In contrast, over-protective instincts of the ER nurse were evident when she said, “What were they thinking letting you go tubing?” I promptly informed her that tubing was not about what my friends thought. Rather, I chose to go tubing because it was an incredible experience in years past and in fact it was incredible until the very last second when I broke my fingers. I also let her know that tubing was not the issue. My improper dismount was the problem. After the ER nurse and I came to an understanding I realized how grateful I was that my friends afforded me the dignity of risk, and respect for my own decisions, whether or not these decisions led to optimal results.
The right to self-determination can be difficult to implement because, out of a sense of compassion, we generally want to save people we care about from any destructive choices they might make. With respect to people who have exceptional needs, these positive intentions are compounded by the societal notion that people with exceptional needs should be protected. Furthermore, if someone is unable to communicate clearly or consistently it can be more difficult to know their direction for their lives or what they find meaningful. If one’s exceptional needs limit their variety of experiences and opportunities, others may be inclined to question if they are truly qualified to determine the direction for their lives. Related to this, it is important to ensure access to relevant information so that people have the resources they may need to make informed choices. Yet, it can be just as difficult to determine how much information or experience is necessary to make an informed choice.
Whether one makes choices which are consistent with their life goals or not, on the basis of abundant or limited information, is rarely if ever determined by whether they have exceptional needs. All people are prone to making choices that others might consider “destructive,” based on limited information or factors we choose to ignore. This is because we all have a tendency to prefer the desires of the flesh as opposed to godly desires. Furthermore, our thoughts are not God’s thoughts and our ways are not God’s ways. Yet God, in his infinite wisdom, gives us all the gift of free will. There are times I wish for greater choice and freedom and other times I wonder why God does not make the choice for me. Ultimately, I think God knows that the benefits of risk and the opportunity for learning and growth that these may present outweigh the consequences of “compliance.”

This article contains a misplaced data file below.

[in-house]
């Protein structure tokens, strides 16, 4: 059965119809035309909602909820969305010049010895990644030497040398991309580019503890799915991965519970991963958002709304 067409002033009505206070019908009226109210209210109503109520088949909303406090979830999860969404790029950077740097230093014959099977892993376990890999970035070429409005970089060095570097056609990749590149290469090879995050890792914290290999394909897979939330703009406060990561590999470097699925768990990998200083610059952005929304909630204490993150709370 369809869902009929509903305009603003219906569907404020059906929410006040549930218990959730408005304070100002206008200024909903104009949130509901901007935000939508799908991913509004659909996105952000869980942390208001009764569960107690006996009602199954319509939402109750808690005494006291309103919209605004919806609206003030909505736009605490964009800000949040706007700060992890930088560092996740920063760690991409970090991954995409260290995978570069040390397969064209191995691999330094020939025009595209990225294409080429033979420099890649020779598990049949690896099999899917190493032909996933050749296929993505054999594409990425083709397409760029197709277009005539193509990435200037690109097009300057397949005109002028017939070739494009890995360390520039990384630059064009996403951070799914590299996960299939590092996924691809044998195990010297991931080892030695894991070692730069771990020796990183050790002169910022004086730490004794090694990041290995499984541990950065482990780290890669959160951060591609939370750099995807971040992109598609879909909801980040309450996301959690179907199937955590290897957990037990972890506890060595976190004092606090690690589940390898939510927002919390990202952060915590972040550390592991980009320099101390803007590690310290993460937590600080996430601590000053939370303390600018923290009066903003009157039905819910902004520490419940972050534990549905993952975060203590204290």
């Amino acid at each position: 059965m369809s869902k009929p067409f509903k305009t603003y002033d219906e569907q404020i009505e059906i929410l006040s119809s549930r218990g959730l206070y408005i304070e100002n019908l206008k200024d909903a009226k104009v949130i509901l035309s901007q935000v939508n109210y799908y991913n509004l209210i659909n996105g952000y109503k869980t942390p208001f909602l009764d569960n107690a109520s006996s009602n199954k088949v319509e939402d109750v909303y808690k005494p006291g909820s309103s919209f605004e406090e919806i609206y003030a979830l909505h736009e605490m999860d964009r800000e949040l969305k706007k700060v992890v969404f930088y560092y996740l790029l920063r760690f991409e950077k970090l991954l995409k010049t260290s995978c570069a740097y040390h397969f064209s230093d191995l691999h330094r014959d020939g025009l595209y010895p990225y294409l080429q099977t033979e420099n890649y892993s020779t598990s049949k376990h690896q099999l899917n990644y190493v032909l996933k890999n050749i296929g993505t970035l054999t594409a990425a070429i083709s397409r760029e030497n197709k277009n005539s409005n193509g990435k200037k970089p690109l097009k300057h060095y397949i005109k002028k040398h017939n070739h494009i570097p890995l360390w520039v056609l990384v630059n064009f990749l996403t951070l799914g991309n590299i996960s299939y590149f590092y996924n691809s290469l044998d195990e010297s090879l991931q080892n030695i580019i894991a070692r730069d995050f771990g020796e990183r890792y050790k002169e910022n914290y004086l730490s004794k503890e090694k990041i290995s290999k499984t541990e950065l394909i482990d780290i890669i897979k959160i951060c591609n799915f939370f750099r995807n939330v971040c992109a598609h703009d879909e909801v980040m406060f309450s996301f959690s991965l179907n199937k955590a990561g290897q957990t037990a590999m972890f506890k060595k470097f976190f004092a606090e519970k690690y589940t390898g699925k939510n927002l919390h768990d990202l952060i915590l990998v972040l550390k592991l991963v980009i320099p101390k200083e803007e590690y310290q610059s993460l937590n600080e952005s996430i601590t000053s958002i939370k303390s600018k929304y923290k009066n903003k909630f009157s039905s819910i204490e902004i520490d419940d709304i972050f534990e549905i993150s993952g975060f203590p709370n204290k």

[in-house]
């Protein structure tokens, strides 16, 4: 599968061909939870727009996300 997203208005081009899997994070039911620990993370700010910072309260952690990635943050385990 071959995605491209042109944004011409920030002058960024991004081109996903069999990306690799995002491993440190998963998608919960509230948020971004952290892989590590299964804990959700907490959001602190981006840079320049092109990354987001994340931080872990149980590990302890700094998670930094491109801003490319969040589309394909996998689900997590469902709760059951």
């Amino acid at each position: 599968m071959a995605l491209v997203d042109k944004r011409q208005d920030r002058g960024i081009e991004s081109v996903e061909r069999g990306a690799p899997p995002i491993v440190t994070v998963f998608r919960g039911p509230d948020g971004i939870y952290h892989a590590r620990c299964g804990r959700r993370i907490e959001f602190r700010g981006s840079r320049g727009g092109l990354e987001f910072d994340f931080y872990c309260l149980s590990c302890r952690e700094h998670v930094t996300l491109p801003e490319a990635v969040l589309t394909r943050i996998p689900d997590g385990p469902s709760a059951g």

When we do not make the best choice we may become more aware of the discrepancy between our own ways and the ways of God, and learn to trust Him more. Whether or not we have exceptional needs, each of us benefits from seeking God’s will every day. We could all learn to rely more on His wisdom, rather than expecting the people around us to save us.
How can you or your church allow people with and without exceptional needs the dignity of risk and practice of self-determination? Can you get to know people with exceptional needs enough that you can understand what they might find meaningful? How might you resist the urge to be overprotective, allowing them to seek God’s direction for their life? What has this looked like in your own life?
Hey, would you like to help support people to have new experiences like water tubing in an environment that supports the right to self-determination and where we can learn to hear God’s will for our lives together? Check out opportunities to serve as part of the Christian Horizons Family Retreat here: